The type of shoulder pain you’re experiencing will determine your treatment. Most often, shoulder pain occurs after a minor injury to the muscles, tendons, or ligaments and resolves after a short time of rest. Ice and over-the-counter pain medications or anti-inflammatories may also help decrease swelling and pain.
However, patients who experience redness, swelling, discomfort to touch, or warmth at the site should talk to their doctor as soon as possible. If you experience any of the following symptoms along with your shoulder pain, get immediate medical attention:
- Sudden and severe onset of swelling, redness, or warmth in the area
- Excruciating pain
- The joint looks deformed or cannot be moved
- Chest tightness
- Shortness of breath
Treating a fracture begins with immobilizing the joint in a sling or figure eight strap for the collarbone or cast for the arm. The bone usually takes up to six weeks for children and up to 12 weeks for adults to heal.
Ice and over-the-counter pain relievers may also control pain and swelling. For more severe breaks, you may need surgery. Implanted screws, plates, or rods can help maintain position of your bone while it heals.
The cause of your pain will dictate the treatment approach your doctor uses. For example, the goal of arthritis treatment is to relieve your pain and improve your overall range of motion in the joint. Physical therapy and strengthening exercises may be helpful. Ice or heating pads may also relieve your pain.
For frozen shoulder, your doctor will work to control your pain and preserve movement and range of motion. Over-the-counter pain relievers and anti-inflammatory drugs can help make you more comfortable. Physical therapy is often important for maintaining mobility of the shoulder. Note that in most cases, frozen shoulder resolves on its own without further intervention within 12 to 18 months.
A pinched nerve is usually remedied with rest, but may respond positively to physical therapy exercises. These aim to increase flexibility of the muscles in the area and relieve pressure on the nerve. Learning to perform repetitive motions in a safe, ergonomic way may also help with a pinched nerve. Non-steroidal anti-inflammatory drugs (NSAIDs), including ibuprofen and naproxen, may also help manage your pain.
Shoulder pain medications
If your pain and immobility do not respond to these initial treatments, other approaches are available. Medications that may help with different causes of shoulder pain include:
- Non-steroidal anti-inflammatory drugs (NSAIDS), such as ibuprofen and naproxen, which decrease pain and inflammation, and can be taken orally or applied as a cream to the site
- Analgesics, such as acetaminophen, which provide pain relief but do not relieve inflammation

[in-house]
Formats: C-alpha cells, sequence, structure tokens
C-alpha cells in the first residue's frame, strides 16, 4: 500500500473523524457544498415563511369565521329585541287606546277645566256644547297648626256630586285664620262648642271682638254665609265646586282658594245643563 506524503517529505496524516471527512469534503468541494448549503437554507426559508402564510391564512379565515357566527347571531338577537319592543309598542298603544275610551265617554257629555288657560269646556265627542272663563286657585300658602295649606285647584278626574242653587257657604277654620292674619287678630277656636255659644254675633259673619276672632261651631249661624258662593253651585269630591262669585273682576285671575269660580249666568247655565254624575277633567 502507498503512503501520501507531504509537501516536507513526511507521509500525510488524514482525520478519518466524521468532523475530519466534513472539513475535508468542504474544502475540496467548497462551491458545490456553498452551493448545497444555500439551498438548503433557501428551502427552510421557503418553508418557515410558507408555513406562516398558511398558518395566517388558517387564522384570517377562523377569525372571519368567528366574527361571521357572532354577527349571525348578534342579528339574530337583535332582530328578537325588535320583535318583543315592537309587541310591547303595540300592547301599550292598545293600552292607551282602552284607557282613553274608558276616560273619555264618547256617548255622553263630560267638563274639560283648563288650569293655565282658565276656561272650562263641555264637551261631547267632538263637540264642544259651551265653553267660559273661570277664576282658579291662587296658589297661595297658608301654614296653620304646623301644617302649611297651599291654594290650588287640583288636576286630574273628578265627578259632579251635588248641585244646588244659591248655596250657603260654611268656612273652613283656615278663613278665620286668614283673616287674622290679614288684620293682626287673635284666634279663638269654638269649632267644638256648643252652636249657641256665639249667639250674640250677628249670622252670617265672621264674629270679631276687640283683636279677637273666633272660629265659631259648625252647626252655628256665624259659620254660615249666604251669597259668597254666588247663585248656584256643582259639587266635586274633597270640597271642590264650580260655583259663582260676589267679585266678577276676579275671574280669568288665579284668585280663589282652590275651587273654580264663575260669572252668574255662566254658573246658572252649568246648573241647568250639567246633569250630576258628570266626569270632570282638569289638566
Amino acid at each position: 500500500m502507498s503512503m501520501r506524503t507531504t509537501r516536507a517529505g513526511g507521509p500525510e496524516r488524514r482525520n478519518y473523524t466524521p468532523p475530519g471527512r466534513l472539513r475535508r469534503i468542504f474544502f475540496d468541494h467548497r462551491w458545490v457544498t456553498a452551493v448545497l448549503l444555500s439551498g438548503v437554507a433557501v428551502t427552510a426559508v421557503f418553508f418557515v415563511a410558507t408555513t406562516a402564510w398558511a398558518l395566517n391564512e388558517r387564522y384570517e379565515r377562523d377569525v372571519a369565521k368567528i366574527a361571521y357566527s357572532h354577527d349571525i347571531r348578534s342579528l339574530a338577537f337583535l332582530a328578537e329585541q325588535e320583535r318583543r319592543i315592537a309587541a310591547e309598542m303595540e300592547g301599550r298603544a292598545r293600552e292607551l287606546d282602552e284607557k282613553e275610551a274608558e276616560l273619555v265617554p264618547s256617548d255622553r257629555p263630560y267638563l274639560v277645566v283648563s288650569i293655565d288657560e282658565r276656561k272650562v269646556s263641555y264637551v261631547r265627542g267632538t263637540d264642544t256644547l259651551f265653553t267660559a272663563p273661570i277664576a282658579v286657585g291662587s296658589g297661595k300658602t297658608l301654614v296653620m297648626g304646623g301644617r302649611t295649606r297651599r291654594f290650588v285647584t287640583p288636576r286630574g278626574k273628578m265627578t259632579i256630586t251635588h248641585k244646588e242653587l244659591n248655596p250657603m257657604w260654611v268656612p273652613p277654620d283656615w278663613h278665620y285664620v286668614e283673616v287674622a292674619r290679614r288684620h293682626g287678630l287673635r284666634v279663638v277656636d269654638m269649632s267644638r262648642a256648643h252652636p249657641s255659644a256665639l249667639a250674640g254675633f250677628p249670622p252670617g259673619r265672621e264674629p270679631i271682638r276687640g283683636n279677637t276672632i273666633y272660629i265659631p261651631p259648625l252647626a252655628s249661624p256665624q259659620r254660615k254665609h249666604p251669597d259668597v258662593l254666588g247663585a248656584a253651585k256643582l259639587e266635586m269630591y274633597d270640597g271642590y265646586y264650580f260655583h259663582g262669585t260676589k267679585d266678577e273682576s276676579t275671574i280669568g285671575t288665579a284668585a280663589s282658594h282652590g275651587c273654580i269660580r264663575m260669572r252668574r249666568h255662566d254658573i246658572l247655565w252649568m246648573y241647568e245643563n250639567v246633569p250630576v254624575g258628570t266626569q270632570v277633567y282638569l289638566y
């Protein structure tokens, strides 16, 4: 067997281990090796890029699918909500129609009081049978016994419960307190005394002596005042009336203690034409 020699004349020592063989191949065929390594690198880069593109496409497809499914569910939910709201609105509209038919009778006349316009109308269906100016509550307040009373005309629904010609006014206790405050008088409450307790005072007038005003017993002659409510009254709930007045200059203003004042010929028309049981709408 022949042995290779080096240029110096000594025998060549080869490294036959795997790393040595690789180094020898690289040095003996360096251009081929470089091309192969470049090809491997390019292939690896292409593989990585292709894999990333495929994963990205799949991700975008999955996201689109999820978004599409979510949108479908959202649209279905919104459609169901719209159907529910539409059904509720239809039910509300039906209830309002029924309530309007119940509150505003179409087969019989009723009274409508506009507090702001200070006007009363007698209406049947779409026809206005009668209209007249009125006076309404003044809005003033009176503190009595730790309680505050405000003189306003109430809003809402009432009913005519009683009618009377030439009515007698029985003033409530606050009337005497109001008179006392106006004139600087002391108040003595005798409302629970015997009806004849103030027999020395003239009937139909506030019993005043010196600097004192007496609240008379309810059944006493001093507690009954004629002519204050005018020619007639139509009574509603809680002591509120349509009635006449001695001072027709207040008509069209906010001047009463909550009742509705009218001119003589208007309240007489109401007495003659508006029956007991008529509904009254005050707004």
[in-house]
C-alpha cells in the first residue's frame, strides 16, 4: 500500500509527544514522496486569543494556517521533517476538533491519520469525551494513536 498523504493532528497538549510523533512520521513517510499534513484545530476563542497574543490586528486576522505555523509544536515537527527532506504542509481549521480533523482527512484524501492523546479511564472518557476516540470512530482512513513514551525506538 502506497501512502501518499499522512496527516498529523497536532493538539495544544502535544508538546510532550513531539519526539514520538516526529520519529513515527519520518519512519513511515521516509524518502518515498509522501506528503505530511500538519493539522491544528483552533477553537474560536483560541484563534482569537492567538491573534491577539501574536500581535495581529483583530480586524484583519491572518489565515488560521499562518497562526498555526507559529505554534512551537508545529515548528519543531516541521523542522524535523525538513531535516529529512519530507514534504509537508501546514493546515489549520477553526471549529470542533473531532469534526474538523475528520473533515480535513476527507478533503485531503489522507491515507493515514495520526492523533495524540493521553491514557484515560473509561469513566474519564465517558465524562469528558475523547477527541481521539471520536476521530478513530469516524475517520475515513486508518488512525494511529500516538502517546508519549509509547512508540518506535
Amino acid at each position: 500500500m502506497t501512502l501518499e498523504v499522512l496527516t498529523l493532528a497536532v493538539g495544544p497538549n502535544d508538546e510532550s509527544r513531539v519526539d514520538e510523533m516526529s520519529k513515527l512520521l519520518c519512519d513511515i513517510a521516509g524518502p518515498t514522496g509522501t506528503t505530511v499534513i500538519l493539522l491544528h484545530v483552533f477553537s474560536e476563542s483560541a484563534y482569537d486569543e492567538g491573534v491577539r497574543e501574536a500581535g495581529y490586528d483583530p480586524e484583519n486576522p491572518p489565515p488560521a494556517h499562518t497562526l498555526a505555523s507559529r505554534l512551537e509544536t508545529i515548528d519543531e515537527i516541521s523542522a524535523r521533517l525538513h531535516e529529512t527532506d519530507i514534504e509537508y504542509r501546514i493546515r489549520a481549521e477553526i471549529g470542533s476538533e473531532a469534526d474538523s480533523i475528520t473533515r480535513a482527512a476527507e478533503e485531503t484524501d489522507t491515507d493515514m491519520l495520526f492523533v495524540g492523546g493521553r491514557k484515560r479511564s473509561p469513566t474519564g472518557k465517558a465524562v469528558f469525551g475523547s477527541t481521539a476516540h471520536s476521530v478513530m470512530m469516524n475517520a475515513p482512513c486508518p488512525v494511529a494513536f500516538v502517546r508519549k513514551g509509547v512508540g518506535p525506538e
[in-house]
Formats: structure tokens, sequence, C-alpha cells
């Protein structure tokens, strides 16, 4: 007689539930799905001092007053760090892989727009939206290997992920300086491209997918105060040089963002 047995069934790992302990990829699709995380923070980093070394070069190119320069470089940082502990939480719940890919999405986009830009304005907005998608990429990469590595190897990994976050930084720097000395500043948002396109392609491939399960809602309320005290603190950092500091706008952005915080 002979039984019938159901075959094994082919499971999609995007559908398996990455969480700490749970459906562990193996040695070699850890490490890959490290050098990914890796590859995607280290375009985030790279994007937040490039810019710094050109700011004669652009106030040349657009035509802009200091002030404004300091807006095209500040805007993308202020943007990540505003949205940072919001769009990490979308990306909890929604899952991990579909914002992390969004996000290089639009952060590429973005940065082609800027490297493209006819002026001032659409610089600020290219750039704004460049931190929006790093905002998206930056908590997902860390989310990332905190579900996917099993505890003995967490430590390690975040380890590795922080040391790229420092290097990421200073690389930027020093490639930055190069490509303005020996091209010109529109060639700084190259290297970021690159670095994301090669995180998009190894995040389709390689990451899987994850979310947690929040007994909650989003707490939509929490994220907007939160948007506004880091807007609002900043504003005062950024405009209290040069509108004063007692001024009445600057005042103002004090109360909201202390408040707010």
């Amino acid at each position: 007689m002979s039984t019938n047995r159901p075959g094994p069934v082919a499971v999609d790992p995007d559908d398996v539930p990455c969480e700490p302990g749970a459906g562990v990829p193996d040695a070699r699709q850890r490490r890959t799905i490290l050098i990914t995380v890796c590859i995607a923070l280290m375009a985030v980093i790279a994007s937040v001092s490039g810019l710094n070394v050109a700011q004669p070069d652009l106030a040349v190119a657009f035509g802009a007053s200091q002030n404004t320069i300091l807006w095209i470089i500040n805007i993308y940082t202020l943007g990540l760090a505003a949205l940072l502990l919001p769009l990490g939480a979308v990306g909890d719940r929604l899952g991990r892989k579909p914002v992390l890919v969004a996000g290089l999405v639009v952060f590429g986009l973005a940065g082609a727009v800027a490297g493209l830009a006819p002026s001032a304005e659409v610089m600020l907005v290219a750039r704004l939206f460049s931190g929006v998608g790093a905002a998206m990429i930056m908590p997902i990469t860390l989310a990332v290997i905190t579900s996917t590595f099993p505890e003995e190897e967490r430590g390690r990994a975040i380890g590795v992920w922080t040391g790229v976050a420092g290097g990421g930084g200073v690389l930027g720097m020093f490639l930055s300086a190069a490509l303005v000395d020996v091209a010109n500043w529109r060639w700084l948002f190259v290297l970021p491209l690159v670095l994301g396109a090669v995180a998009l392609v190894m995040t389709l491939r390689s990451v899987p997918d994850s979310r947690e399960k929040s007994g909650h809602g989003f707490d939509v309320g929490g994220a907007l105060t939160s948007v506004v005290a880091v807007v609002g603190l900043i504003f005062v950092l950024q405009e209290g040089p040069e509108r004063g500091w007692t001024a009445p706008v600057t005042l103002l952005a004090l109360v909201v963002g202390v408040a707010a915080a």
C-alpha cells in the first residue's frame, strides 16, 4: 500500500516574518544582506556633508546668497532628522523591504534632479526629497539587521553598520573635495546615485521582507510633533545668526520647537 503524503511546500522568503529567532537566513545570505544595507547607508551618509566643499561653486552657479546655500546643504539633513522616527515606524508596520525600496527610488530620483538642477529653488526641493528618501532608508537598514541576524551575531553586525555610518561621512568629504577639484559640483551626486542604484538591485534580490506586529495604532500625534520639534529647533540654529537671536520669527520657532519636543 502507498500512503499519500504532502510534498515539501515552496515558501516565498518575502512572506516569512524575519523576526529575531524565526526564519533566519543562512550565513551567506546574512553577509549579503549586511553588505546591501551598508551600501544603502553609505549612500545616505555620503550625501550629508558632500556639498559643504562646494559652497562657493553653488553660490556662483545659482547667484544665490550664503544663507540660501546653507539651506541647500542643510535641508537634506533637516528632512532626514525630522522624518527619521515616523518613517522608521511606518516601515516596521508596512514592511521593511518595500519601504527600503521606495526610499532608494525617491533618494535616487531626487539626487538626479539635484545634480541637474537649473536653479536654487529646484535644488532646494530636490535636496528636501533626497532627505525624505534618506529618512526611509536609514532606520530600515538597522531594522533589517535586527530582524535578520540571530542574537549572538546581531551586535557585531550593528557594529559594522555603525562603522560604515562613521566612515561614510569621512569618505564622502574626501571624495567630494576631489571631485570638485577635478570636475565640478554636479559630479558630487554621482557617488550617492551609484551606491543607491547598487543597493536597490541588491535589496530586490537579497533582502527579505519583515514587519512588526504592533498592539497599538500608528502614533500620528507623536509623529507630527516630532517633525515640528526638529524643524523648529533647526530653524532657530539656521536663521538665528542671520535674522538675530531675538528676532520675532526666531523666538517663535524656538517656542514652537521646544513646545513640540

- Corticosteroids, a class of drugs that decrease inflammation and have a suppressive effect on the immune system
- Counterirritants, creams containing menthol or capsaicin, which inhibits the transmission of pain signals
- Disease-modifying antirheumatic drugs (DMARDs), such as methotrexate (Trexall) and hydroxychloroquine (Plaquenil), which act to weaken the immune system’s effort on destroying joint tissue and causing inflammation
If you’re suffering from severe or chronic shoulder pain that doesn’t respond to other interventions, you have options. Corticosteroid joint injections may decrease inflammation and nerve irritation in the area. Further, a shoulder manipulation procedure can help loosen tightened tissues in the shoulder. This procedure is done under general anesthesia so the patient is unconscious and does not sense pain.
For the most severe cases, surgery may be required to remove adhesions and scar tissue that impedes movement of your shoulder. The majority of people, though, do not need surgery. You should only consider this approach if other treatments have failed.
Most shoulder pain cases resolve through a comprehensive pain management approach. At Arizona Pain, we focus on treating you as a whole person, not just your pain. That means we consider complementary and non-invasive approaches first. For more chronic and severe cases, we’ll continue to use these complementary approaches to manage your symptoms and underlying causes of pain, while also exploring more interventional approaches. This may include joint injections, medication, or surgery.
- Mayo Clinic Staff. (September 11, 2010). Shoulder Pain. Retrieved from http://www.mayoclinic.com/health/shoulder-pain/MY00189
- Ephraim K Brenman, DO. (March 1, 2007). Pain Management: Neck and Shoulder Pain. Retrieved from http://www.webmd.com/pain-management/guide/neck-shoulder
- Mayo Clinic Staff. (June 18, 2010). Broken Collarbone. Retrieved from http://www.mayoclinic.com/health/broken-collarbone/DS01184
- Mayo Clinic Staff. (April 28, 2011). Frozen Shoulder. Retrieved from http://www.mayoclinic.com/health/frozen-shoulder/DS00416
- Mayo Clinic Staff. (January 22, 2011). Arthritis. Retrieved from http://www.mayoclinic.com/health/arthritis/DS01122/DSECTION=lifestyle%2Dand%2Dhome%2Dremedies
- Robert Williams, MD. (May 24, 2011). Shoulder Pain. Retrieved from http://www.localhealth.com/article/shoulder-pain-1